Scarratt’s ankle stayed and turned in the turf. Disaster for England on both counts was averted when their great centre, at 15 on this night, discarded her sock, strapped the ligaments and soldiered on.

New Zealand’s Toka Natua dives in to score one of her three tries during the Women’s Rugby World Cup Final against England at the Kingspan Stadium in Belfast. Photograph: Brian Lawless/PA Wire
New Zealand’s Toka Natua dives in to score one of her three tries during the Women’s Rugby World Cup Final against England at the Kingspan Stadium in Belfast. Photograph: Brian Lawless/PA Wire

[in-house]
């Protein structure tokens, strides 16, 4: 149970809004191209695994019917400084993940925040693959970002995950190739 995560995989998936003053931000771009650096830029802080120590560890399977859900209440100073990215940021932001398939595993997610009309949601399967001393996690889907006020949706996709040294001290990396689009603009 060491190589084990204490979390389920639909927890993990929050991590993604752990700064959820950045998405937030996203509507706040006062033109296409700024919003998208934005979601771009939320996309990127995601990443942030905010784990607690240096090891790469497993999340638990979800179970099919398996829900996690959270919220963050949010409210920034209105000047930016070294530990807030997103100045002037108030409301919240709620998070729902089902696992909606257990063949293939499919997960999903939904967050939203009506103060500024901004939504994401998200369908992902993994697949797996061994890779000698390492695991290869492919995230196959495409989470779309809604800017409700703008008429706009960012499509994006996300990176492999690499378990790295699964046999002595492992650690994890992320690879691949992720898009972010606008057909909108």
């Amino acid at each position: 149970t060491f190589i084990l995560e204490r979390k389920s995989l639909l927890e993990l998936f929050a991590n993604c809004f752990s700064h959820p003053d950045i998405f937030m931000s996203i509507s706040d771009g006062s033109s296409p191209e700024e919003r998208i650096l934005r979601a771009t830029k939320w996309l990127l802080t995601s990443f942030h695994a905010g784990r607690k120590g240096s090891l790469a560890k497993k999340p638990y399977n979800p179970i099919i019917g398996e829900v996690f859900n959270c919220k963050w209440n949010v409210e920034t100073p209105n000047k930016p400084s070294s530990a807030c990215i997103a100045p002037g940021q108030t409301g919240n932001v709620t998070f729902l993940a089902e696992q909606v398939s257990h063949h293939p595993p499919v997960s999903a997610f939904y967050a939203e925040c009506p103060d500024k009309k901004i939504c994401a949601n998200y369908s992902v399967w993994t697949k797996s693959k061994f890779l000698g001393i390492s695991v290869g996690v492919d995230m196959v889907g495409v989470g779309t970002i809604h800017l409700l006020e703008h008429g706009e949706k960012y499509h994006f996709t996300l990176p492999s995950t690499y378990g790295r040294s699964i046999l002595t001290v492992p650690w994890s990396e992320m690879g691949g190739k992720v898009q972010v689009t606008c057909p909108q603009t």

Seconds later the ball was nudged into the backfield. Scarratt gobbled possession and made clean yardage. Before the first half was done she landed on the gammy leg from a ridiculous height. Not only did she rise but, after tentatively strolling over, she put the ball down and slotted a penalty to make it 3-5 with 15 minutes on the clock.

So many world-class players performed as if it was their last night on earth. Time and again English blindside Alex Matthews pounded through the initial black wall.

But daylight never followed on this Belfast night.

On 19 minutes the contest turned the way of the defending champions when Kiwi openside Sarah Goss was harshly sinbinned by referee Joy Neville. The former Ireland number eight, from the 2013 Grand Slam side, has a feel for the game and on first glance did not penalise Goss for flipping Katy McLean in the tackle. The yellow card appeared after Neville conferred with TMO Simon McDowell.